Saltz speaks like he walks: jauntily and energetically. He should, given what his investigative staff accomplished last week. “The community is embracing this as though it has won,” he gushed, his silver-and-brown ponytail bouncing in time with his tie as he talks.

But surely the Sentinel’s scarcer resources and Tribune’s continued drunken wobble make this level of journalism hard to maintain? Saltz scoffed at that. “The stuff that’s going on from a corporate standpoint won’t be changed by one Pulitzer or ten,” he said. “That’s a business decision.”

In discussing Tribune’s South Florida purges, Saltz has an advantage: no hindsight. He arrived at the paper in August 2011 and readily agrees that he missed the worst of it. “I don’t see 150 people in the newsroom as less than what we used to be,” he said. “I see 150 people in the newsroom as more than zero.”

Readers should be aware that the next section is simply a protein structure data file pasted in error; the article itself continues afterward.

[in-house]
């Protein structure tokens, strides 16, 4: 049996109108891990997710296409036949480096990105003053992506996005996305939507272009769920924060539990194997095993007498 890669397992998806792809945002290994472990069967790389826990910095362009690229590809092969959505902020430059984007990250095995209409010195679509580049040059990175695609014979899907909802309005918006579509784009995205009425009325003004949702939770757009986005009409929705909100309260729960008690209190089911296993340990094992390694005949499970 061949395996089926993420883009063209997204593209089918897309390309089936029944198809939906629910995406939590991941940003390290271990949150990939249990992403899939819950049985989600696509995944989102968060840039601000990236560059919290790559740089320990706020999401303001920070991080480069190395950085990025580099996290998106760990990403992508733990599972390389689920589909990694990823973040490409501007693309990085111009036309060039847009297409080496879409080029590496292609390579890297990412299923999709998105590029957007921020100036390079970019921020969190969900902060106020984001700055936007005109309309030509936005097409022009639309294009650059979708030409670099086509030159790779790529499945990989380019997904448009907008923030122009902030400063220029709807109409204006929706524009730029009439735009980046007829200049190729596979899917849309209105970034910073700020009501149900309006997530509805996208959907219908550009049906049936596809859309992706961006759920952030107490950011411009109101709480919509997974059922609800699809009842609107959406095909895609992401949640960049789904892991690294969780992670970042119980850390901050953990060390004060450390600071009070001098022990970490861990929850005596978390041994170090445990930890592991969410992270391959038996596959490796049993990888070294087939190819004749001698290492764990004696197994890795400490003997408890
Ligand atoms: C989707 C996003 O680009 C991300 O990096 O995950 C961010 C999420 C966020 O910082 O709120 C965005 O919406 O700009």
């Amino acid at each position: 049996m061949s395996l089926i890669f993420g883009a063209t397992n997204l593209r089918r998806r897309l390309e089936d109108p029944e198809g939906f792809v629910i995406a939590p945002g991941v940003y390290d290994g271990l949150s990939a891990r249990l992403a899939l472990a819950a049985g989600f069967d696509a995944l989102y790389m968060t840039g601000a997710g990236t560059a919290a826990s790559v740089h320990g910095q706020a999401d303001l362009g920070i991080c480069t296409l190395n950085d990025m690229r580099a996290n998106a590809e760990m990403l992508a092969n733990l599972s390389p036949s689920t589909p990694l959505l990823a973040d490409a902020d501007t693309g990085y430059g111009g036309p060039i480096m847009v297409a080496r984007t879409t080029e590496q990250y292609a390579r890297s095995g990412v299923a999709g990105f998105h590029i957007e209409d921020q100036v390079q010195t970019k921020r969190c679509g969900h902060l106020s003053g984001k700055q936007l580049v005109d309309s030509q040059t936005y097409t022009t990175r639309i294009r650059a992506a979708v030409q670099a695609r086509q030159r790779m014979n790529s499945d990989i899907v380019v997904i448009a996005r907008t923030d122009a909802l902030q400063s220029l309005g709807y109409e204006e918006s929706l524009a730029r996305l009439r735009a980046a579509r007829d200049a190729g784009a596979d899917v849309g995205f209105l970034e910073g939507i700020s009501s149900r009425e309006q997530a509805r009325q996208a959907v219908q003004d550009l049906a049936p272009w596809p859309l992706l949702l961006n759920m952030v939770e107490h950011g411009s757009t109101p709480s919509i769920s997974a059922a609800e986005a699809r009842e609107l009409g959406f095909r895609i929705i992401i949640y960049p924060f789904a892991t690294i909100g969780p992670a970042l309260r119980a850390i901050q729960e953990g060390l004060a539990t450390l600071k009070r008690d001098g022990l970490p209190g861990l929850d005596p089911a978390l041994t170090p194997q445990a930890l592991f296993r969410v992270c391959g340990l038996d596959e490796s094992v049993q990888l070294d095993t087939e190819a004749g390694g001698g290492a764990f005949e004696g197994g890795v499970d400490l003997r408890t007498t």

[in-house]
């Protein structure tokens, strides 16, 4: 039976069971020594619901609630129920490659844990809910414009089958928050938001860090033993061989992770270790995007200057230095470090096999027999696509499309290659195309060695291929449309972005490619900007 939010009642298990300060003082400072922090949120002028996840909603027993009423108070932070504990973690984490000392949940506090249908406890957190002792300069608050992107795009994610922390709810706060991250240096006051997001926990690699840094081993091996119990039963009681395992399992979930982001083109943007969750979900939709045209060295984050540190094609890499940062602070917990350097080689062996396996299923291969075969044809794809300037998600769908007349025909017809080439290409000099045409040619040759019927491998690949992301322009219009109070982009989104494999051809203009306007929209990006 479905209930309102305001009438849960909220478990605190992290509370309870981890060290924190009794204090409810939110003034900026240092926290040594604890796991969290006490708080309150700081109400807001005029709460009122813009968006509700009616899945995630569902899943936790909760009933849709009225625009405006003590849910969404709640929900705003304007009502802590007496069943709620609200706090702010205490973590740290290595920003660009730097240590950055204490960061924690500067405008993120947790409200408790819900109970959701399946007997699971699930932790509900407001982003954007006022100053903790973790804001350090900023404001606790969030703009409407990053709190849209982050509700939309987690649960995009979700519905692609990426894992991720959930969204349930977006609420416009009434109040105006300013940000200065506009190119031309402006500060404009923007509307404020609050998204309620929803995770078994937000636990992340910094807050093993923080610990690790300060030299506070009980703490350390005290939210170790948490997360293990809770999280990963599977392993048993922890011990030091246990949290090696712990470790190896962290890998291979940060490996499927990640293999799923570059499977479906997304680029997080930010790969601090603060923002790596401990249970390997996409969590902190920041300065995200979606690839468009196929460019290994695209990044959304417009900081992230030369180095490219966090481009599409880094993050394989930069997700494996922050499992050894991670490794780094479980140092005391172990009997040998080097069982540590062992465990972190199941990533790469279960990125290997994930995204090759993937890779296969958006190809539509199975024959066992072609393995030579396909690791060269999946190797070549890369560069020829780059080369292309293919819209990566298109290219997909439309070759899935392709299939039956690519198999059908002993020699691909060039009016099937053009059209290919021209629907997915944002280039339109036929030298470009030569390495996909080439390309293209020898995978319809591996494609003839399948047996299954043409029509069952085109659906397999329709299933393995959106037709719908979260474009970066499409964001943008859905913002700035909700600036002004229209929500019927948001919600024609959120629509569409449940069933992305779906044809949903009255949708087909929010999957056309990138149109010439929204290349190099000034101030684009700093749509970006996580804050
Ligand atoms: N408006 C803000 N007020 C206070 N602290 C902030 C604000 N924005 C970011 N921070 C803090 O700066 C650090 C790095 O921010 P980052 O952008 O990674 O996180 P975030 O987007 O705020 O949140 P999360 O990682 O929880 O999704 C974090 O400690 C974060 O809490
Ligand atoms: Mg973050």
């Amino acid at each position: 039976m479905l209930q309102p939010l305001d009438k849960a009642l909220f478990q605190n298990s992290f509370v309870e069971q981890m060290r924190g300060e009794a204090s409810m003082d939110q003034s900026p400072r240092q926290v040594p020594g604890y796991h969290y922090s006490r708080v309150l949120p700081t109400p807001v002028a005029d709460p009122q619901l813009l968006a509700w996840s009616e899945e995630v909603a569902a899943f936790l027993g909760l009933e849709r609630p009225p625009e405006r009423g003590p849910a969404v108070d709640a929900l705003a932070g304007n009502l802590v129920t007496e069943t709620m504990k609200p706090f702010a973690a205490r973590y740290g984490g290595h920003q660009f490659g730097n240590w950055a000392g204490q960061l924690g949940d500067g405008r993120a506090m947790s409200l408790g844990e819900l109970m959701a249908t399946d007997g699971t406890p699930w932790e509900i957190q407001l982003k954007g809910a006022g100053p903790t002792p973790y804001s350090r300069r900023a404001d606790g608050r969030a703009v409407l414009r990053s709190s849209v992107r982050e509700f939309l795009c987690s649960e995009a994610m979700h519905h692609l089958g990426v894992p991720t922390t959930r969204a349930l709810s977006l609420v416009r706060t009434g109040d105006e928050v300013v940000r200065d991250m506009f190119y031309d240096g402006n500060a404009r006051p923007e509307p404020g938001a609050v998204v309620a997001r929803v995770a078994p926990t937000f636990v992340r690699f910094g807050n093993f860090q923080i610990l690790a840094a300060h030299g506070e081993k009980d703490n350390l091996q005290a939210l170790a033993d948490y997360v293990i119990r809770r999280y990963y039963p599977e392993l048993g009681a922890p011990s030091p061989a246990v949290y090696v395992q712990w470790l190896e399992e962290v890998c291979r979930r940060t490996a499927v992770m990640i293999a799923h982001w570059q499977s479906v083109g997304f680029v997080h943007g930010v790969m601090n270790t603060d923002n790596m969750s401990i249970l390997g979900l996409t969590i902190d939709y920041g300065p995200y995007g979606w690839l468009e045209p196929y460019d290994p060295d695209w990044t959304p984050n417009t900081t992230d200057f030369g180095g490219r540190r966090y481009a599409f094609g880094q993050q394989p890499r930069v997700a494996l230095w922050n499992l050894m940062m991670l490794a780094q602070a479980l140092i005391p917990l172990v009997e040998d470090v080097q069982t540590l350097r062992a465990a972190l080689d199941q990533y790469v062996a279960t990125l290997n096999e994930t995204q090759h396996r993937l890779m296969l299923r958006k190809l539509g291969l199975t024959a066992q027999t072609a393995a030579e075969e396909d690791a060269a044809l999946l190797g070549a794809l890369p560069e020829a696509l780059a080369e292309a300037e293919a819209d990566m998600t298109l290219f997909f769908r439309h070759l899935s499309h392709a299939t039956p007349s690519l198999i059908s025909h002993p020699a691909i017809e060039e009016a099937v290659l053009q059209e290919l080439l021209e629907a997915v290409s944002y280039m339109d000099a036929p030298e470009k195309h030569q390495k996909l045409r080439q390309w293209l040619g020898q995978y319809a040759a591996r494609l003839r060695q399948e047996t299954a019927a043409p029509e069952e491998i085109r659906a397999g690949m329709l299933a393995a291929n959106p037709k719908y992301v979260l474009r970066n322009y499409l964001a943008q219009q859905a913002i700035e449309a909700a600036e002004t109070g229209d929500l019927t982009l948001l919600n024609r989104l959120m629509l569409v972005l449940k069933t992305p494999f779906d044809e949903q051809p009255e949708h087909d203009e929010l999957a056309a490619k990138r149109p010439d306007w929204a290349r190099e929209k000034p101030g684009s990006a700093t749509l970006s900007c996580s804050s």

That freed him up to make some key strategic decisions. Many of them sound familiar to newsroom vets: The paper’s focus is local, local, local; light on original state coverage; and virtually devoid of any in-house national or international writing. “Our man in Washington is not going to cover President Obama’s State of the Union address except as far as it impacts our readers here in Florida,” Saltz said.

A few statehouse reporters in Tallahassee look for similar local pegs, which is no small feat, given that they write for both the Sun Sentinel and its sister paper three hours to the north, the Orlando Sentinel. “There’s a lot of beasts to feed,” said metro editor Dana Banker.